Vin Scully’s death last week prompted a remarkable outpouring of sentimental remembrances from legions of people who took pleasure in listening to his evocative play-by-play broadcasts over 67 years from Brooklyn to Los Angeles. His career encompassed more than 10,000 games, and in each of them he vividly expressed his love of baseball.
My family welcomed Scully’s friendly voice into our home when the Dodgers moved to L.A. in 1958. I was 11 years old and, of course, had the transistor radio under the covers at bedtime.
Something about the way he spoke told you that Scully was a kind and gracious human being. Everybody who had a personal interaction with him will tell you that was so.
I have written proof of his magnanimity.
Scully’s 50th year as the Dodgers’ announcer began with their season opener at home in 1999. I decided to write a review of his broadcast. The game went 11 innings, the Dodgers defeating the Arizona Diamondbacks 8-6, and Scully made it entertaining throughout.
He was not one to discuss world problems, but when the “doves of peace” took flight during a pregame ceremony, Scully remarked, “Unfortunately, they haven’t been very effective.” That said, he dove into the game. He was fascinated with Arizona pitcher Randy Johnson, who threw a sharp breaking curve that “darts in like a rattlesnake’s head.” He tapped into cinematic culture when he said, “Every time I see Randy Johnson with that long hair I think of Deliverance – remember that movie? Well, right now, he’s trying to deliver.”
Such gems poured out of Scully all afternoon, and when I pieced together my column for the News-Press, I realized that he was its co-author.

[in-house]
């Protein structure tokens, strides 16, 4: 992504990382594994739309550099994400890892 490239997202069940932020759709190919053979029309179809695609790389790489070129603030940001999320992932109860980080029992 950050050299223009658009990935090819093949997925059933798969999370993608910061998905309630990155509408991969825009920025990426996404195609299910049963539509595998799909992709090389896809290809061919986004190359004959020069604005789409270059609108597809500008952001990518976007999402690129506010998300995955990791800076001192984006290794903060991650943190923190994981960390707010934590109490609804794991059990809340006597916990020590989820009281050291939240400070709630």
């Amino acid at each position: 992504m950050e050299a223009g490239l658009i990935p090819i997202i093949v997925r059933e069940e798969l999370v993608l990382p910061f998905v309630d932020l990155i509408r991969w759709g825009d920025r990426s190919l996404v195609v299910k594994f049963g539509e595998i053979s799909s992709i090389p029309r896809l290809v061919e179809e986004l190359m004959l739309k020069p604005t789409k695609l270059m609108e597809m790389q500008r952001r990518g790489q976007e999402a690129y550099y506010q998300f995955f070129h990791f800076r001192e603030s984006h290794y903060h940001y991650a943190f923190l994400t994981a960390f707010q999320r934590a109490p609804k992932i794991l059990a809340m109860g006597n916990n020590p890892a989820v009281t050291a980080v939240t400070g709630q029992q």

A week later, an envelope postmarked from Arizona, where the Dodgers were playing the Diamondbacks in another series, arrived on my desk. Inside was a handwritten letter from Vin Scully. A reader had sent him a partial copy of my column, and he wrote to me that he was “most appreciative of your kind words.” I immediately sent him the missing “jump” of the column, and he replied with another note of gratitude.
Those missives are among my most treasured mementoes. It was as if Rembrandt had personally thanked me for admiring his painting. I thank you, Vin Scully, and may you rest in peace.
LIKE FATHER, LIKE SON-IN-LAW: On Monday, August 8, Bill Bertka celebrated his 95th birthday in good health, indicative of good genes and an active lifestyle. The longtime Santa Barbara resident will begin his 43rd consecutive season in the employ of the Los Angeles Lakers next month. It will be his 54th year as a scout, coach or executive in the NBA — a tenure that pales only next to Vin Scully’s. His current title is “special assistant to the general manager and consultant.”
Bertka has played a part in 11 NBA championship seasons with the Lakers. He most values the seven rings he earned as an assistant coach alongside Bill Sharman, Pat Riley, and Phil Jackson.
Bill Pintard, who is married to Bertka’s daughter Kris, is closing in on his father-in-law’s record. Pintard is manager of the Santa Barbara Foresters, and last Saturday, they claimed their 10th National Baseball Congress World Series championship, defeating the Hays Larks by a 12-1 score at Wichita, Kansas. It was the collegiate baseball club’s third consecutive title, adding to their lore as the winningest team in the history of a tournament that began in 1935.